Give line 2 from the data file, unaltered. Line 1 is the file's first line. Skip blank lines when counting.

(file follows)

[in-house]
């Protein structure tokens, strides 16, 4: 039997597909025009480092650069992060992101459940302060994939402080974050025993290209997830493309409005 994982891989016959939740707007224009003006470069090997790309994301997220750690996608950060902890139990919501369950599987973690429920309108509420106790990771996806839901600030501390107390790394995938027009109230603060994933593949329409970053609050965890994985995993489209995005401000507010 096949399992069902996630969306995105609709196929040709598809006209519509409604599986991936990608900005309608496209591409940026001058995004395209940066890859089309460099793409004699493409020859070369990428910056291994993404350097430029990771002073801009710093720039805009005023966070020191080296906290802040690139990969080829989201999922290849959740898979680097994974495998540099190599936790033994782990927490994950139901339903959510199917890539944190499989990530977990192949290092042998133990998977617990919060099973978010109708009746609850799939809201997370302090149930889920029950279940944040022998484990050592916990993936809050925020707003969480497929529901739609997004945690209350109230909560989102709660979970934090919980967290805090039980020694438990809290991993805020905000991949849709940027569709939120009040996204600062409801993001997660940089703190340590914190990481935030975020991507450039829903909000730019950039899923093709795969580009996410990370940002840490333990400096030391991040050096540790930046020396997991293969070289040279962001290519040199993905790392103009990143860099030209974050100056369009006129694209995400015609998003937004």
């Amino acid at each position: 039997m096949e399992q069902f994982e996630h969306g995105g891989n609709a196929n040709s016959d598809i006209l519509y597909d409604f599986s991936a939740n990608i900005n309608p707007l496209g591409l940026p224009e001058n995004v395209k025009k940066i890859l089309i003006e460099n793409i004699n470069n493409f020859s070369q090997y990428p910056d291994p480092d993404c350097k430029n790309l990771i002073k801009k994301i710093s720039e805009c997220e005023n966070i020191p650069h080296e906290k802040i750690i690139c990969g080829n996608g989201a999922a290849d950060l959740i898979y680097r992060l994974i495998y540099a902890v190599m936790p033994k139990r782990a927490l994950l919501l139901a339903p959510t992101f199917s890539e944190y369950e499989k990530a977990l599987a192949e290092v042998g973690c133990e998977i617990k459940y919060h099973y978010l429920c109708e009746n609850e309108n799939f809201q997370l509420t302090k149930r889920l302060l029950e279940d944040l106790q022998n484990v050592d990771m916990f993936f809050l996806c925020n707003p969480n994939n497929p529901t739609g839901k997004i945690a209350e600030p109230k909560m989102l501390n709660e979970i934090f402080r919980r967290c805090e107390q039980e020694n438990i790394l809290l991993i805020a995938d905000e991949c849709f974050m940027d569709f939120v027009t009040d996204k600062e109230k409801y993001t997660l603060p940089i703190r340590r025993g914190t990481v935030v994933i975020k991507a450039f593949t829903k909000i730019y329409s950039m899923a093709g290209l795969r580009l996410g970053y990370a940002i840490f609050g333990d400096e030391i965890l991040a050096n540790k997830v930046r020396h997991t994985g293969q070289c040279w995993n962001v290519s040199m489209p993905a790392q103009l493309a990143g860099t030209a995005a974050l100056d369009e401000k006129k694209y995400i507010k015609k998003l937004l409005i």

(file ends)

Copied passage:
């Protein structure tokens, strides 16, 4: 039997597909025009480092650069992060992101459940302060994939402080974050025993290209997830493309409005 994982891989016959939740707007224009003006470069090997790309994301997220750690996608950060902890139990919501369950599987973690429920309108509420106790990771996806839901600030501390107390790394995938027009109230603060994933593949329409970053609050965890994985995993489209995005401000507010 096949399992069902996630969306995105609709196929040709598809006209519509409604599986991936990608900005309608496209591409940026001058995004395209940066890859089309460099793409004699493409020859070369990428910056291994993404350097430029990771002073801009710093720039805009005023966070020191080296906290802040690139990969080829989201999922290849959740898979680097994974495998540099190599936790033994782990927490994950139901339903959510199917890539944190499989990530977990192949290092042998133990998977617990919060099973978010109708009746609850799939809201997370302090149930889920029950279940944040022998484990050592916990993936809050925020707003969480497929529901739609997004945690209350109230909560989102709660979970934090919980967290805090039980020694438990809290991993805020905000991949849709940027569709939120009040996204600062409801993001997660940089703190340590914190990481935030975020991507450039829903909000730019950039899923093709795969580009996410990370940002840490333990400096030391991040050096540790930046020396997991293969070289040279962001290519040199993905790392103009990143860099030209974050100056369009006129694209995400015609998003937004």